CFTR subcellular distribution was determined after internalization of anti-HA Ab for 1 h in DMEM and chased for 0.5 h. CFTR was visualized by FITC-conjugated goat anti-mouse Fab or TRITC-conjugated goat anti-mouse after cell fixation. During the last 45 min, cells were labeled with FITC-Tf or TRITC-Tf (15 μg/ml) after 45-min serum depletion to visualize recycling endosomes. Early endosome marker 1 (EEA1) and Rab5 were detected by indirect immunostaining using rabbit polyclonal anti-EEA-1 and anti-Rab5 antibodies from Abcam (Cambridge, United Kingdom) and Santa Cruz Biotechnology, (Santa Cruz, CA), respectively. Lysosomes were labeled with FITC-dextran (50 μg/ml, MW 10 kDa) as described for the pH determination. In some experiments, the lysosome was stained with mouse monoclonal anti-Lamp-2 Ab (H4B4 Ab was developed by Dr. J. Thomas August and Dr. James E. K. Hildreth and was obtained from the Developmental Studies Hybridoma Bank maintained by The University of Iowa, Department of Biological Sciences, Iowa City, IA). Single optical sections were collected by Zeiss LSM510 laser confocal fluorescence microscope, equipped with a Plan-Apochromat 63X/1.4 (Carl Zeiss Microimaging, Thornwood, NY) as described (Lechardeur et al., 2004). Images were processed with Adobe Photoshop (Adobe Systems, San Jose, CA) software. CFTR phagosomal colocalization was measured by internalizing anti-HA Ab complexed with TRITC-conjugated goat anti-mouse IgG for 1 h in DMEM and chased for 0.5 h, and then FITC-PAO1 bacteria were phagocytosed for the indicated time. Colocalization was performed using the “Colocalization” feature in the Volocity 4.1.0 (Improvision software Molecular Devices, Sunnyvale, CA) software as described in the Supplemental Materials.

Western Blotting

CFTR expression level of cell lines was determined by immunoblotting using anti-HA (MMS101R, Covance) for epithelial cells or anti-CFTR antibodies (M3A7 and L12B4, Chemokine, East Orange, NJ) for macrophages. Cell lysates were prepared using RIPA buffer containing 10 μg/ml leupeptin, pepstatin, 100 μM phenylmethylsulfonyl fluoride, 10 μM MG132, and 10 mM N-ethylmaleimide, and immunoblotting of CFTR was performed as described previously using enhanced chemiluminescence (Sharma et al., 2004).

Iodide Efflux Assay

The plasma membrane cAMP-dependent halide conductance of transfected and parental cells was determined with the iodide efflux as described (Sharma et al., 2001). The parental cells have no or negligible amount of cAMP-activated halide conductance. The CFTR inhibitor MalH2 (kindly provided by Dr. A. Verkman, University of California, San Francisco) was added simultaneously with the PKA agonist cocktail containing 20 μM forskolin, 0.5 mM CPT-cAMP, and 0.2 mM IBMX. The pH sensitivity of the iodide efflux was determined after incubating the cells at pH 5 during the last 10 min of the iodide loading and the efflux measurement in 20 mM MES-supplemented loading and efflux buffer, respectively. The iodide-selective electrode was calibrated in MES containing buffer at pH 5.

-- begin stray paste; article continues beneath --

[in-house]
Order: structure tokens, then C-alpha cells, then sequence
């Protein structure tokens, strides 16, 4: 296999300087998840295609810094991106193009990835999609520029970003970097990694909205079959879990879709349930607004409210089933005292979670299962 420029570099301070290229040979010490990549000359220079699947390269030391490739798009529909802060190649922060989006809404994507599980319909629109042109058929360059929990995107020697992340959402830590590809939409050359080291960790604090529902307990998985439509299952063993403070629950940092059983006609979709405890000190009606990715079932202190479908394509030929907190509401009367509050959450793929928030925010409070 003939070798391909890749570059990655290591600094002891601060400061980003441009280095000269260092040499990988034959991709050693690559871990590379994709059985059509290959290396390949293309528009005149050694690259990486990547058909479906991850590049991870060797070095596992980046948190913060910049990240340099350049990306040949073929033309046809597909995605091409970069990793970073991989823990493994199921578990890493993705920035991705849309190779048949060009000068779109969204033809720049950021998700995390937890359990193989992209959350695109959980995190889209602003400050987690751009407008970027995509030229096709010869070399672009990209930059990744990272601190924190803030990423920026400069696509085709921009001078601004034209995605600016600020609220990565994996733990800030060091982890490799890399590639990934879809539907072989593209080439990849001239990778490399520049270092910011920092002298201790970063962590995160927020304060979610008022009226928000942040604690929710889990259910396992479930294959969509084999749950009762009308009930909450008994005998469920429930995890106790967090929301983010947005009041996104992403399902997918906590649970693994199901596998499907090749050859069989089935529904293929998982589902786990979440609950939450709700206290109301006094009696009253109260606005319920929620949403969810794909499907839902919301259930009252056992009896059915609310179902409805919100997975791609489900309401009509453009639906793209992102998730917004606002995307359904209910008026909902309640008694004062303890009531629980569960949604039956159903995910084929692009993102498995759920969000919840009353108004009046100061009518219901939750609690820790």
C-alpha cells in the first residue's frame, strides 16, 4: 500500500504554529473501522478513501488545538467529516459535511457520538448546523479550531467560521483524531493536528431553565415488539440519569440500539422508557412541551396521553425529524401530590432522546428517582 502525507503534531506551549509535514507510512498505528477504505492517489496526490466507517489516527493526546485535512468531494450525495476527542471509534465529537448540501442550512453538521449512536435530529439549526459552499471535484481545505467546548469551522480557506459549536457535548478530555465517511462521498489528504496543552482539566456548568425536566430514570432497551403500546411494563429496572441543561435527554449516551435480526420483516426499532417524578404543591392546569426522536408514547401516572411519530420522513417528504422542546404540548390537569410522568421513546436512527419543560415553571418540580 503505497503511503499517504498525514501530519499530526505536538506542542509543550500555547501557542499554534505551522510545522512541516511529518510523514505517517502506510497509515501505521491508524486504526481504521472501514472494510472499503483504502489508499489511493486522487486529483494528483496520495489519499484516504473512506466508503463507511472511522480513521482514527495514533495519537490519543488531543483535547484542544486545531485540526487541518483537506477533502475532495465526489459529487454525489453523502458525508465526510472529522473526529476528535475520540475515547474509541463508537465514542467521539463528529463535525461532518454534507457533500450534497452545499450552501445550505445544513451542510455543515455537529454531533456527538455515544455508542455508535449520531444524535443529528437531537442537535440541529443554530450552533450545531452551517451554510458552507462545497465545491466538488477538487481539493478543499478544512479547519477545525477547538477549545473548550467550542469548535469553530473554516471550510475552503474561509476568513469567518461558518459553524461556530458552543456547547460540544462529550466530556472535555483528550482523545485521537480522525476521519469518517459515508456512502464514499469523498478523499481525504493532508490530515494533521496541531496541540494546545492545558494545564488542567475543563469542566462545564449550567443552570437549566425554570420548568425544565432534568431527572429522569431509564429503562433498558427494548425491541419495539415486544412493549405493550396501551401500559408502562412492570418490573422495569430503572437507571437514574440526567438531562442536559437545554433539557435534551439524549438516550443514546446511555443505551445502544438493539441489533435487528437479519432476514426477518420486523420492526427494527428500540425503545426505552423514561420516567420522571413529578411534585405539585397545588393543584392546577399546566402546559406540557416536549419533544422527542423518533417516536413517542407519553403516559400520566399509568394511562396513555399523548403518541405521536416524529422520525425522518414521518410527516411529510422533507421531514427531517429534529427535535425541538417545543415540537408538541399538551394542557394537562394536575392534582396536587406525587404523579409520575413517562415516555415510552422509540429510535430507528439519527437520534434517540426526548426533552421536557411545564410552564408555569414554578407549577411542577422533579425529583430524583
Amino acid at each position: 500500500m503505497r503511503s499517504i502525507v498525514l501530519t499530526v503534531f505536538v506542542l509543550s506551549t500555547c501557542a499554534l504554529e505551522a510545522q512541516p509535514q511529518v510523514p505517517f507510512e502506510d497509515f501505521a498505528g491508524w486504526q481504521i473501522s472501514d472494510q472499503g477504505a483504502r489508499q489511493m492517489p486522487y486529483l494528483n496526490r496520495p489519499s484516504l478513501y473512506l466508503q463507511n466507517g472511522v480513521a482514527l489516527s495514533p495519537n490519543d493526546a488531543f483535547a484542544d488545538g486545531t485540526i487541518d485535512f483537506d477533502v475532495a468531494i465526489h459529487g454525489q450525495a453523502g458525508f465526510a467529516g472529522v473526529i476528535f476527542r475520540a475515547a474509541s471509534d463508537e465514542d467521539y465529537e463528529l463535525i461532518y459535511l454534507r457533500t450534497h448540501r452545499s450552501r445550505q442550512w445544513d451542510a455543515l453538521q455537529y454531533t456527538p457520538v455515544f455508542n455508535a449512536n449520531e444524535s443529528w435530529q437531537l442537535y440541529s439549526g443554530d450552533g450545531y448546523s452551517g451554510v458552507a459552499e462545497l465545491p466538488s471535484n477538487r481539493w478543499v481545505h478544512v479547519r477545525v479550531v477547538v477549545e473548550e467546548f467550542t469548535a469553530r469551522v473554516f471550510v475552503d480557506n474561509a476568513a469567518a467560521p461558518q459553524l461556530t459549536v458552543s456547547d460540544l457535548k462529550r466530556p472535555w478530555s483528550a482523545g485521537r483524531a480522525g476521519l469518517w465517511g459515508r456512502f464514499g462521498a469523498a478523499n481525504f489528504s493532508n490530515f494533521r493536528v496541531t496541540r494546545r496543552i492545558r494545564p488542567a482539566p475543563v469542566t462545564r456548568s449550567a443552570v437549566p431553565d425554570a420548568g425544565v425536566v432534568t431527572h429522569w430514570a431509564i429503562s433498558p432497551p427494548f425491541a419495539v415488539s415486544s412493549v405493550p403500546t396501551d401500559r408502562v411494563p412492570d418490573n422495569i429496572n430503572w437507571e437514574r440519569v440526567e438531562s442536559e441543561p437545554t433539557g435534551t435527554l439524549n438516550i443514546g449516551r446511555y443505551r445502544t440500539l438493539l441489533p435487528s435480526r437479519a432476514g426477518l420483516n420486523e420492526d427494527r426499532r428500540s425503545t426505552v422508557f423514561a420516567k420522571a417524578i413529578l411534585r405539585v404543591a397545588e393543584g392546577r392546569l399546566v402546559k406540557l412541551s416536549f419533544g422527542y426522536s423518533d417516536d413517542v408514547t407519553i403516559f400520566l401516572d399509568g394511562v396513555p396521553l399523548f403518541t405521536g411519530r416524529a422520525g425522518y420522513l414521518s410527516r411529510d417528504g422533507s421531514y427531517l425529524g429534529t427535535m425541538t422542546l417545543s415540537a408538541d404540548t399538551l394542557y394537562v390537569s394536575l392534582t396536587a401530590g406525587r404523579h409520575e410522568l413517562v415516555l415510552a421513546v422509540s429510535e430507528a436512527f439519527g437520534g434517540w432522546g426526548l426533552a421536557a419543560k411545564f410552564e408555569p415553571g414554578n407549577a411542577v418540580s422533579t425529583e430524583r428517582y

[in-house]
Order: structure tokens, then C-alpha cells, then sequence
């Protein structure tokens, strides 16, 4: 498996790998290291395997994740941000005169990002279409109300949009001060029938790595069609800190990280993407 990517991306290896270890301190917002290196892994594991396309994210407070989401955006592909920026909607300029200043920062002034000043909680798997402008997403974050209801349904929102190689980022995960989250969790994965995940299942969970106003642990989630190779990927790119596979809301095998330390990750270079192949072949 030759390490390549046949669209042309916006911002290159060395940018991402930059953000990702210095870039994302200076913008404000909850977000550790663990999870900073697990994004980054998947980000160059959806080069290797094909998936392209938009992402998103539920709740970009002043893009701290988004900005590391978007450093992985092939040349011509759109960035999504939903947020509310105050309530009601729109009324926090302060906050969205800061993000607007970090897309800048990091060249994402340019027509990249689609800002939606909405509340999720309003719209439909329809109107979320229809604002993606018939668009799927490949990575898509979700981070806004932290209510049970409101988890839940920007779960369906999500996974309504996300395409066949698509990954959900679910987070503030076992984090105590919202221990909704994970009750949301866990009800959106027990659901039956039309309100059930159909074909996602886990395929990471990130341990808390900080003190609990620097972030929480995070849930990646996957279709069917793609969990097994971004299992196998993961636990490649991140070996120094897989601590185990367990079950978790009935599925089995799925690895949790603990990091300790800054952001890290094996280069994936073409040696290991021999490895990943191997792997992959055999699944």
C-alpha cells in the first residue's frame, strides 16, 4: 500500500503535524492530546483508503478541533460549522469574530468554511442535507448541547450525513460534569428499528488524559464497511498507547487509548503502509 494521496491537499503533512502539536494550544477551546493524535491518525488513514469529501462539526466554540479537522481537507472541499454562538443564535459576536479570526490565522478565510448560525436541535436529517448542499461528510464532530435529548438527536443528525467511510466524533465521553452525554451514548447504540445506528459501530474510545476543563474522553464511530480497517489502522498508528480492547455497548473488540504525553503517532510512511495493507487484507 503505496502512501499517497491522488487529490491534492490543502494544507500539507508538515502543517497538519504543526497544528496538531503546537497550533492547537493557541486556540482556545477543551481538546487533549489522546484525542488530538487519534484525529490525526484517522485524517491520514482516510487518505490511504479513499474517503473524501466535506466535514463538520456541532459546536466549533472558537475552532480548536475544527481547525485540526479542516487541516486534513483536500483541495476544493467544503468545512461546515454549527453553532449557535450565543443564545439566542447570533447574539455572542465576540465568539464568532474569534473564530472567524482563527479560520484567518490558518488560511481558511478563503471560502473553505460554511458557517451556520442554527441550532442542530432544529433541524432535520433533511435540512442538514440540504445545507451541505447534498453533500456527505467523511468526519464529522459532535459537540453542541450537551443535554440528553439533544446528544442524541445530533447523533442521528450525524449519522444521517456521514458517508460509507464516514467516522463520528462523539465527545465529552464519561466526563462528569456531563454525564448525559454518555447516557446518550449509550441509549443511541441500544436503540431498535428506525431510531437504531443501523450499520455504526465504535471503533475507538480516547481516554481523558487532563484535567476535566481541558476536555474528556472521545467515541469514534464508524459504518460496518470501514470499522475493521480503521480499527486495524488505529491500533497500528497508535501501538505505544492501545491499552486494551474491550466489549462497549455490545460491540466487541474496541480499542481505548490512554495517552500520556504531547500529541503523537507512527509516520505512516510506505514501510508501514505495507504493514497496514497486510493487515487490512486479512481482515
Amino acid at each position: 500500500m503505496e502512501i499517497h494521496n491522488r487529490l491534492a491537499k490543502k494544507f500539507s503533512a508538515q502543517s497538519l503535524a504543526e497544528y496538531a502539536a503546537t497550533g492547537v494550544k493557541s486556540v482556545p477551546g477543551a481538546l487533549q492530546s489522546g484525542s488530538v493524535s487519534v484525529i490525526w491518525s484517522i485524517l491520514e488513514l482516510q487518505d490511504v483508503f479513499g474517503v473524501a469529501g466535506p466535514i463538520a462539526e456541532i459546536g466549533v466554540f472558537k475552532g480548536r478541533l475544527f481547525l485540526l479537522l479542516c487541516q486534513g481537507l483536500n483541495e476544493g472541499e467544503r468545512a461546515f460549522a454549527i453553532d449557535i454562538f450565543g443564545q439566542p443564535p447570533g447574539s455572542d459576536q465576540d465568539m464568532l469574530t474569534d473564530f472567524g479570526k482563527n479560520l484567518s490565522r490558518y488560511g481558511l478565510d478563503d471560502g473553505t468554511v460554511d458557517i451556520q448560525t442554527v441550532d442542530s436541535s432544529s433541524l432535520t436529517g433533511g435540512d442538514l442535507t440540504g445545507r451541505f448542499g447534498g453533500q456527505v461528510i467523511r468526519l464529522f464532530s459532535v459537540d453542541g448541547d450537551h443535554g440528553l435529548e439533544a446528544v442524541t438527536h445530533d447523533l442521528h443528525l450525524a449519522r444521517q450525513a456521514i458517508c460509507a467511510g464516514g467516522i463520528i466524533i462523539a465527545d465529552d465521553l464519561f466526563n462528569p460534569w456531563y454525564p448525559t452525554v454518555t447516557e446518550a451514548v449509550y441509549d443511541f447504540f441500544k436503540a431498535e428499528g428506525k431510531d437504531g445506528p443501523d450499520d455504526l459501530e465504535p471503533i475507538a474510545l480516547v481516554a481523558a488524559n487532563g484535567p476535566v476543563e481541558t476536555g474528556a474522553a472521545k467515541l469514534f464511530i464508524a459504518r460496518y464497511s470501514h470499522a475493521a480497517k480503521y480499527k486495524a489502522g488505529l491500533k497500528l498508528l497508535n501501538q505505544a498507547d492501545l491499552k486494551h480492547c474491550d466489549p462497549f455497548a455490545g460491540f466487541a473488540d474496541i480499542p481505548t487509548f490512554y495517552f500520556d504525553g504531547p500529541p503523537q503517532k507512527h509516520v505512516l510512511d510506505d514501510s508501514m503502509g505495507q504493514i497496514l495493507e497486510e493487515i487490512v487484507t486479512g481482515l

Statistical Analysis

Experiments were repeated at least three times or as indicated. Data are means ± SEM. Significance was assessed by calculating two-tailed p values at 95% confidence level with unpaired t test, using Prism software (GraphPad Software, San Diego, CA).


3 Results

3.1 Inter-residue interactions in ATM: comparison to BTM and GLOB

We analyzed inter-residue interactions in the TM region of 3462 helices from 430 proteins (ATM dataset see Section 2). Absolute counts for the interactions are available in Supplementary Table S2 . The results are presented as heatmaps that display: (i) all the interactions ( Fig. 1A), (ii) those in the protein interior ( Fig. 1B) or in the lipid-exposed protein surface ( Fig. 1C), (iii) those of inter-helical ( Fig. 1D) or intra-helical ( Fig. 1E) types and (iv) interactions that involve either sidechain–sidechain, sidechain–backbone or backbone–backbone contacts ( Supplementary Figs S1 and S2 ). The participation of each residue to the total number of inter-residue interactions are shown in Table 1. The distribution of the relative frequencies of inter-residue interactions in ATM presents a heterogenic profile with a noteworthy participation of aliphatic residues, followed by aromatic and polar residues (mainly Ser and Thr), and very few interactions participated by charged residues. The most frequent residue–residue pairs involve all combinations of aliphatic residues and Phe, mainly Leu–Phe, Leu–Ile and Leu–Val. Clearly, interactions involving branched aliphatic residues appear mainly at the protein surface, whereas interactions involving Ala mostly happen in the protein interior ( Fig. 1B and C). There are also many interactions of aliphatic residues or Phe with Ser or Thr. By contrast there are few polar–polar, charged–charged or polar–charged interactions, despite its well-known role in protein functioning ( Muller et al., 2008) ( Fig. 1H). These interactions occur mainly in the protein core. Inter-helical interactions triplicate intra-helical interactions and are mainly performed by sidechain–sidechain interactions of hydrophobic and Phe residues and interactions between the sidechain of hydrophobic and Phe residues and the backbone of Gly and Ala residues (see Fig. 1D and Supplementary Fig. S2 ). Intra-helical interactions are mainly performed by Pro, Ser and Thr residues that interact through its sidechain with the backbone of residues in the preceding turn and also a minor contribution of hydrophobic and Phe sidechain–sidechain interactions (see Fig. 1E and Supplementary Fig. S2 ).